In fiscal 2008 the company lost $6.95 million on $1 million revenue.  In the first six months this year Wavefront lost $4.24 million on revenue of $700,000.  Operational revenues were only up 7% year over year for the first six months, with most of the revenue gain coming from interest on the $23 million worth of financing they did in late 2007 and early 2008.

The loss is greater this year so far because Wavefront wrote off a good chunk of their one oil property which they use to showcase their technology.

Wavefront’s net cash burn is about $300,000 per month, and they have 87 units contracted, most of which are in the field.  Sales costs have ramped up dramatically in the last year – as they need to do – but have levelled off now.  Costs should not increase further without a corresponding revenue jump.

Even at half price units of $3,000/month, CFO Brad Paterson says they only need 120 units to break even.  While I believe it will be more than that, only one client order to fill an entire field of 200 injection wells could make them break even very quickly.  And that is quite possible.  CEO Brett Davidson says there are a total of 4500 injector wells in the fields in which they are now operating.


With a market cap of $50 million and $17 million cash, the market is valuing the technology at $33 million.  At this early stage, it is impossible to value the company on a real financial metric.  But in 3 -5 years if they have 3000 units making an average of $4,000 per month, that equals revenue of $144 million a year.

I would estimate net margins greater than 50% if they can execute their business plan the way they hope to – which would be $1 per share profit.  (Which suggests to me that if they are successful, someone will buy them up.) An industrial/technology stock like this could trade 10-15 times earnings or better.


There are 71 million shares out.  CEO Brett Davidson owns 2.66 million, and CFO Brad Paterson has 128,000, according to the most recent annual information circular. Director Roger Kazanowski has the largest position at 4.679 million.  Management says they have influence over 29%, or 20 million shares.  The technology has consistently attracted a large institutional interest, with Passport Capital in San Francisco and Sprott in Toronto being the two largest holders I can find. The last $23 million in capital was raised at $0.95 and $1.25.  The $20 million before that at $1.35 and $1.80.

The stock hit $5 in 2006, back to $1.20, up to $3 in 2008 and then like all companies, WEE’s stock was crushed to 45-50 cents in fall of 2008.  This is our opportunity.  At 70 cents I am buying it as cheap as anybody in the last 3 years (except for the last few months).

Wavefront 1 year chart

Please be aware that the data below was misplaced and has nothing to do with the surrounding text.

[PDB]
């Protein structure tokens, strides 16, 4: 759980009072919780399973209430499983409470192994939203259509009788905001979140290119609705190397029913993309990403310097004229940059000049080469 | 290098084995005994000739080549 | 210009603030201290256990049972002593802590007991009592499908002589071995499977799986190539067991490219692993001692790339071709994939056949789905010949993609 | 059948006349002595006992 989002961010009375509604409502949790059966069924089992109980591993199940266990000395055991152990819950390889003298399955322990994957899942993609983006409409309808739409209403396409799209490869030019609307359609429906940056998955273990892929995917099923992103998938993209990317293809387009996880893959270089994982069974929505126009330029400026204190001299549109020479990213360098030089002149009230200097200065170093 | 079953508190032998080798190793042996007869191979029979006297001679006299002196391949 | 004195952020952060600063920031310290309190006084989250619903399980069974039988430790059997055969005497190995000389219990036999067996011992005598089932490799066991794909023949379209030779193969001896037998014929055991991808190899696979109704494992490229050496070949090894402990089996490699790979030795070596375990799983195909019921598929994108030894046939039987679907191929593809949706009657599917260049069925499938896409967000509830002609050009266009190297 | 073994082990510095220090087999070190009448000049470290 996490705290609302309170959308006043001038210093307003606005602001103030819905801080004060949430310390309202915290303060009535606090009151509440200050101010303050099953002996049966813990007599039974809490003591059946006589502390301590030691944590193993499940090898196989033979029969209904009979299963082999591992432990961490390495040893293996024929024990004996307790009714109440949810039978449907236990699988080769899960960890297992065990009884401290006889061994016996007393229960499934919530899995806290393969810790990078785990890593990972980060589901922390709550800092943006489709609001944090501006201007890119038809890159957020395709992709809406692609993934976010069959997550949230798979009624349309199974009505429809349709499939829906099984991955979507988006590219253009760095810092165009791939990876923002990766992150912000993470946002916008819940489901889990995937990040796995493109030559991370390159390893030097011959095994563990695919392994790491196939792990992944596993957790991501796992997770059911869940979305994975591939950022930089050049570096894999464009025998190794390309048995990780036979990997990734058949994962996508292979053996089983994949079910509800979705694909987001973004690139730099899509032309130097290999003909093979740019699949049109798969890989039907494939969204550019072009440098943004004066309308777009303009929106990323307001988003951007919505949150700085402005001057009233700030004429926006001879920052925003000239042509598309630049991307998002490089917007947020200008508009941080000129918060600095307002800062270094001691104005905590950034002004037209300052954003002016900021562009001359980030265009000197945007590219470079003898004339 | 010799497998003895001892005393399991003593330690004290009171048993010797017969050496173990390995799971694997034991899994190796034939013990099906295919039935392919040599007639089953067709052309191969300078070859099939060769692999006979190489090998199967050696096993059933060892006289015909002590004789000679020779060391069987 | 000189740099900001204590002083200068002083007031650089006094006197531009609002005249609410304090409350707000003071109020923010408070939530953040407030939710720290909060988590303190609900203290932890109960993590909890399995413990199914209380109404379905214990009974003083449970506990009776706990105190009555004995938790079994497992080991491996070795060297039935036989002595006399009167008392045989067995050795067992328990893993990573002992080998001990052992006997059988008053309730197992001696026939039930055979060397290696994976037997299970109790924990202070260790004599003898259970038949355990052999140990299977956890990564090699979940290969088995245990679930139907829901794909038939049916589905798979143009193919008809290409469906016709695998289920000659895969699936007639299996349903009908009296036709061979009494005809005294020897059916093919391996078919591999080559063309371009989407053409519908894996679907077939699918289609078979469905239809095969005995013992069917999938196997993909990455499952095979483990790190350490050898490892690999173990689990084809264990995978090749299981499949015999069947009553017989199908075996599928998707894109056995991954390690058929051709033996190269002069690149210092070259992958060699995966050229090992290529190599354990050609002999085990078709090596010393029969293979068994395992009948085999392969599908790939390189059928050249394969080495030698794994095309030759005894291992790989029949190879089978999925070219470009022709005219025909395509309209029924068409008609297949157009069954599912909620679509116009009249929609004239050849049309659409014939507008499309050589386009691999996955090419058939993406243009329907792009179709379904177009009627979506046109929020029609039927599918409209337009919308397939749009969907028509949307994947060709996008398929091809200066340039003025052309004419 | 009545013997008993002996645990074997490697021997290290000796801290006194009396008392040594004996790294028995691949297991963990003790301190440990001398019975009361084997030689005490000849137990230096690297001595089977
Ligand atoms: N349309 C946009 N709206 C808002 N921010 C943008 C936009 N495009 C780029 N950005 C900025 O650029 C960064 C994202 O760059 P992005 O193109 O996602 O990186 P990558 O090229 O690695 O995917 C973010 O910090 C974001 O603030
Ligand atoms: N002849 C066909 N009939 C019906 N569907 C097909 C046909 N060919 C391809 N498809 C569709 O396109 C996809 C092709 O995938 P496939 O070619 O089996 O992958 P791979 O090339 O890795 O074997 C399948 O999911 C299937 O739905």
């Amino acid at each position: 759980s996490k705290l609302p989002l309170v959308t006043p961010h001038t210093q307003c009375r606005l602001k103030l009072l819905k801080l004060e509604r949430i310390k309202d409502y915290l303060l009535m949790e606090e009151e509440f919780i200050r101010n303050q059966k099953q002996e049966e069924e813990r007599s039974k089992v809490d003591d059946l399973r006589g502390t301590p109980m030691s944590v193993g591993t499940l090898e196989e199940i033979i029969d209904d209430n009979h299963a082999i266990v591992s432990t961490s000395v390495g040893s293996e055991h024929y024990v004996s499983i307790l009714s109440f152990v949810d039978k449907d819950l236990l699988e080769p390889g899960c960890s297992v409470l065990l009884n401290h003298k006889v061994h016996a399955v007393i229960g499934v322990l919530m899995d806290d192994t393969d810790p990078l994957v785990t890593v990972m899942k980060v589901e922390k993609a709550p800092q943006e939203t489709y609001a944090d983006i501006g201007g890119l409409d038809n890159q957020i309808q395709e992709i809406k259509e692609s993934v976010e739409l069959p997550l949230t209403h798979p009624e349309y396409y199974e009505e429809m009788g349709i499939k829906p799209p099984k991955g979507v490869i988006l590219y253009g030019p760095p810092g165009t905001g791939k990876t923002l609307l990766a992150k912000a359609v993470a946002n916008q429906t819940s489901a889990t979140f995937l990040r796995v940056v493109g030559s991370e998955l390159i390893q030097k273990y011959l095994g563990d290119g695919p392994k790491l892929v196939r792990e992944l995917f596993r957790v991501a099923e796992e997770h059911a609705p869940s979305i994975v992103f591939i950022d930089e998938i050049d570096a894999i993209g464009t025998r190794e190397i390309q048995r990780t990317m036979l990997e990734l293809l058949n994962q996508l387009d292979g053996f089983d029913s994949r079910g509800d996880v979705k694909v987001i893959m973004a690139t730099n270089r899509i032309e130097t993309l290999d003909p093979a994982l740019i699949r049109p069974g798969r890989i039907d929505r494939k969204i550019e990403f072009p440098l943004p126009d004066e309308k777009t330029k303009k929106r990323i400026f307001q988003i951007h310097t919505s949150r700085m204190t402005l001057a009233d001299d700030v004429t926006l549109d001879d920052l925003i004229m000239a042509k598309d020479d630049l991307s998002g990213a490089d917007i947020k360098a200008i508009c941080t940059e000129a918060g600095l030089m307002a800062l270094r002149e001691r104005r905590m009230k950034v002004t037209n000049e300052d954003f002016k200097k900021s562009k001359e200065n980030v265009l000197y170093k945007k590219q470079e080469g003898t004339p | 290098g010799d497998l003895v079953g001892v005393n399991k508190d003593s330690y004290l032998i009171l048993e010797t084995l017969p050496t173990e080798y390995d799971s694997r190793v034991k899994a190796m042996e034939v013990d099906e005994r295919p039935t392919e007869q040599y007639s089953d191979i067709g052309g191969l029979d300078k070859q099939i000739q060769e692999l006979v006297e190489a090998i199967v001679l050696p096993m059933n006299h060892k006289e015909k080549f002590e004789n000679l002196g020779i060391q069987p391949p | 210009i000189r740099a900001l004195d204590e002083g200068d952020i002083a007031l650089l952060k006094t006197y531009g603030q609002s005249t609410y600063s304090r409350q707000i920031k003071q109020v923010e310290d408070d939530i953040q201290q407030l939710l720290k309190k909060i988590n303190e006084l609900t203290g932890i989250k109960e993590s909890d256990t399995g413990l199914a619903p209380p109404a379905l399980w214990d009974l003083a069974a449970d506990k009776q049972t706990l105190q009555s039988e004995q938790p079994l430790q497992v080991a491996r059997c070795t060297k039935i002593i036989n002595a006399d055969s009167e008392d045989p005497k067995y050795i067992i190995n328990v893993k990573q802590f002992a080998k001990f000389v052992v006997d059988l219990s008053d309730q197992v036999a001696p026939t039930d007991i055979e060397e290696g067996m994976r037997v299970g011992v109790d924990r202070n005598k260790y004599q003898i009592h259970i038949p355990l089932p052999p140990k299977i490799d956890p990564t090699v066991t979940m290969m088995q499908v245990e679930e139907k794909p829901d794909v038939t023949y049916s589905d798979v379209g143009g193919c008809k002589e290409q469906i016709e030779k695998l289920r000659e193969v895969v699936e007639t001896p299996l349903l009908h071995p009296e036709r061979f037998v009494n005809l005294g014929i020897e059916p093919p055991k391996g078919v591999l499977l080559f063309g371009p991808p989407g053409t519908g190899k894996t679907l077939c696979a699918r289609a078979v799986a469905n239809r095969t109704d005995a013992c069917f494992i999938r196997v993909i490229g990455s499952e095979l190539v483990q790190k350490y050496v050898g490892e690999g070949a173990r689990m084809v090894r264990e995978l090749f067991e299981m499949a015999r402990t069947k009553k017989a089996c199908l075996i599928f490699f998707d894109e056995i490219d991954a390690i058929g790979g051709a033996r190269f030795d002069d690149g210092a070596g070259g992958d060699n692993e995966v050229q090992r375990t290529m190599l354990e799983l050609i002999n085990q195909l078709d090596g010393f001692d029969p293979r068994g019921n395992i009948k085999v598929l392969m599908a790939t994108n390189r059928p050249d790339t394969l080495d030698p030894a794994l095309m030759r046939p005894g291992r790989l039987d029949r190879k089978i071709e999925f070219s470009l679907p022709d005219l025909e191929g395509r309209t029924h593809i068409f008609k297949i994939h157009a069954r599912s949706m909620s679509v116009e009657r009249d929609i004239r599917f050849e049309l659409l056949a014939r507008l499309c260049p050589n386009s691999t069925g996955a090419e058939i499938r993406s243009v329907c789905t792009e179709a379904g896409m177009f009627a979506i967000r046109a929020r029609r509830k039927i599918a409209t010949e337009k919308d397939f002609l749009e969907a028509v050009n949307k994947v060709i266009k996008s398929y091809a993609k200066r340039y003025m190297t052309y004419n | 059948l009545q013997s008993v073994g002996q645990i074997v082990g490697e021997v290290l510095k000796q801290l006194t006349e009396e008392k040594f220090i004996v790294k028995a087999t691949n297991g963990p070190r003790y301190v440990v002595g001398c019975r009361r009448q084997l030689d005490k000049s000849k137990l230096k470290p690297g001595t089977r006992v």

On the one year chart, volume is biased towards the up days, which is good.  The moving averages are converging, meaning a significant move is likely soon (which we hope will be up). Stochastics just triggered a buy signal, with the K line crossing the D line.

However, there is a large seller in the market right now, (which is why the OBV is in a downward trend) so the stock could stay in this range for a couple weeks or more.  Possible good entry points would be at a retest of the 60 cent base, or on a volume breakout above 75 cents.



Wavefront has a pulsing technology for injection wells that could revolutionize the oil industry, increasing the amount of oil recoverable in every single oilfield on earth by 10-20% or more.  That is a staggering number of very low cost barrels.

The business model of monthly rentals would give the company a high margin recurring revenue stream.

The product works. It’s simple and has far-reaching implications for the world energy sector. They have the capital and the sales team in place to ramp up revenue.  Management now only needs to execute their plan.  Founder and CEO Brett Davidson is still the driving sales force in the company’s development.

Even with no increase in sales, Wavefront has four years working capital in the bank. The technology has only been commercial for 2 years, and my history with these companies says they can cut their teeth for a long time finding the right channel to market and sales strategy.   So I may be a bit early in owning the stock.  They currently have 87 units in the field.

But I find the product and the business model compelling. It fills an obvious and large need very simply.

And some large companies are trying the product.  Even a small order from one of the big guys would validate the technology for the entire industry and, I believe, cause the stock to move up. I’m buying the stock cheaper than almost everybody else in the last few years. WEE goes into my portfolio at 70 cents.